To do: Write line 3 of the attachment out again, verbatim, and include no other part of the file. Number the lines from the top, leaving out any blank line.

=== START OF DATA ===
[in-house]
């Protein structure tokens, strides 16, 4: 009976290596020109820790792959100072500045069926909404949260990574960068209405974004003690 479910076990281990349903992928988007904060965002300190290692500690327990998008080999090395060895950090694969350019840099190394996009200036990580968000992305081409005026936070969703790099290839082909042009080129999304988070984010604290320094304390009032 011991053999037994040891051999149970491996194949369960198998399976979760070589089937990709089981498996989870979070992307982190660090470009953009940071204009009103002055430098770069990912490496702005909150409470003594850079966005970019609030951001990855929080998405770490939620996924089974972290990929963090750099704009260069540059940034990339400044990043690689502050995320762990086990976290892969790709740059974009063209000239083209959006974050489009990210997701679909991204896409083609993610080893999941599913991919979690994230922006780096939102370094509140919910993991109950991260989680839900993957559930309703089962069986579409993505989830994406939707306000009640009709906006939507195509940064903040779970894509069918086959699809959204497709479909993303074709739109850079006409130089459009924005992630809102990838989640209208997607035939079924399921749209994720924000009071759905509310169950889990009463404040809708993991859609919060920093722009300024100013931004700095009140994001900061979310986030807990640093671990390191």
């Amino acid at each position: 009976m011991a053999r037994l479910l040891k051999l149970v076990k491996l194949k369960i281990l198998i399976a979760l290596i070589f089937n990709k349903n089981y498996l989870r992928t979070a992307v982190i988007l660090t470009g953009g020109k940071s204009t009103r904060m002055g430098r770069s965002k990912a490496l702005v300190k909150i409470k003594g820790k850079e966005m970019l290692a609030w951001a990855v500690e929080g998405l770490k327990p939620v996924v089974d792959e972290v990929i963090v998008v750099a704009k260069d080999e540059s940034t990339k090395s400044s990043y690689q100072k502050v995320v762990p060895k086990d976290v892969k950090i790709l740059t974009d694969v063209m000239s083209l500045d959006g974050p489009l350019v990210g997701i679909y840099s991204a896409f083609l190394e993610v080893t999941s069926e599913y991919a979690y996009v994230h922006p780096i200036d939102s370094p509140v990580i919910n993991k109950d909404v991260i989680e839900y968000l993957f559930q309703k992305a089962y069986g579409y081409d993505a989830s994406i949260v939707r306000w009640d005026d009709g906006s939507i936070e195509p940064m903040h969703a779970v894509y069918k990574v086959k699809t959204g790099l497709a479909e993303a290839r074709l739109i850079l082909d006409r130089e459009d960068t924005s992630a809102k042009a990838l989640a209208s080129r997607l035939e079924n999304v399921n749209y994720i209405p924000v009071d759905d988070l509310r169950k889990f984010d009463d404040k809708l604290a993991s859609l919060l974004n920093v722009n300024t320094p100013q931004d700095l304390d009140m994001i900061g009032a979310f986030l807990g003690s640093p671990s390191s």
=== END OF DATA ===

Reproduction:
């Amino acid at each position: 009976m011991a053999r037994l479910l040891k051999l149970v076990k491996l194949k369960i281990l198998i399976a979760l290596i070589f089937n990709k349903n089981y498996l989870r992928t979070a992307v982190i988007l660090t470009g953009g020109k940071s204009t009103r904060m002055g430098r770069s965002k990912a490496l702005v300190k909150i409470k003594g820790k850079e966005m970019l290692a609030w951001a990855v500690e929080g998405l770490k327990p939620v996924v089974d792959e972290v990929i963090v998008v750099a704009k260069d080999e540059s940034t990339k090395s400044s990043y690689q100072k502050v995320v762990p060895k086990d976290v892969k950090i790709l740059t974009d694969v063209m000239s083209l500045d959006g974050p489009l350019v990210g997701i679909y840099s991204a896409f083609l190394e993610v080893t999941s069926e599913y991919a979690y996009v994230h922006p780096i200036d939102s370094p509140v990580i919910n993991k109950d909404v991260i989680e839900y968000l993957f559930q309703k992305a089962y069986g579409y081409d993505a989830s994406i949260v939707r306000w009640d005026d009709g906006s939507i936070e195509p940064m903040h969703a779970v894509y069918k990574v086959k699809t959204g790099l497709a479909e993303a290839r074709l739109i850079l082909d006409r130089e459009d960068t924005s992630a809102k042009a990838l989640a209208s080129r997607l035939e079924n999304v399921n749209y994720i209405p924000v009071d759905d988070l509310r169950k889990f984010d009463d404040k809708l604290a993991s859609l919060l974004n920093v722009n300024t320094p100013q931004d700095l304390d009140m994001i900061g009032a979310f986030l807990g003690s640093p671990s390191s």